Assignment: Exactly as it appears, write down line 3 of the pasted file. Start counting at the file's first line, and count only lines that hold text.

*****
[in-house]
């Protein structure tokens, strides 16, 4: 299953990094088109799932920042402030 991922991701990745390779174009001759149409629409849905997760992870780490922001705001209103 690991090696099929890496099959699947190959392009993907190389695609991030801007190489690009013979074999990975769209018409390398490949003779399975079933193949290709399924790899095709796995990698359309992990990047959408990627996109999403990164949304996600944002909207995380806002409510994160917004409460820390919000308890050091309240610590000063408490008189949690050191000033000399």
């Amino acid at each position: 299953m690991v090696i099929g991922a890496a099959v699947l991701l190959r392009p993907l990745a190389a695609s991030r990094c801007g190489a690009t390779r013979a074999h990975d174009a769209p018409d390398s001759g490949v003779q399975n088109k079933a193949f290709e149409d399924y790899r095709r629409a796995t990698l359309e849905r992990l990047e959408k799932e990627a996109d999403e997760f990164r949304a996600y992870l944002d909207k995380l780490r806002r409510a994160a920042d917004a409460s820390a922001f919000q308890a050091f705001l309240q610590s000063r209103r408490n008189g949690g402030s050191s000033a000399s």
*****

């Amino acid at each position: 299953m690991v090696i099929g991922a890496a099959v699947l991701l190959r392009p993907l990745a190389a695609s991030r990094c801007g190489a690009t390779r013979a074999h990975d174009a769209p018409d390398s001759g490949v003779q399975n088109k079933a193949f290709e149409d399924y790899r095709r629409a796995t990698l359309e849905r992990l990047e959408k799932e990627a996109d999403e997760f990164r949304a996600y992870l944002d909207k995380l780490r806002r409510a994160a920042d917004a409460s820390a922001f919000q308890a050091f705001l309240q610590s000063r209103r408490n008189g949690g402030s050191s000033a000399s």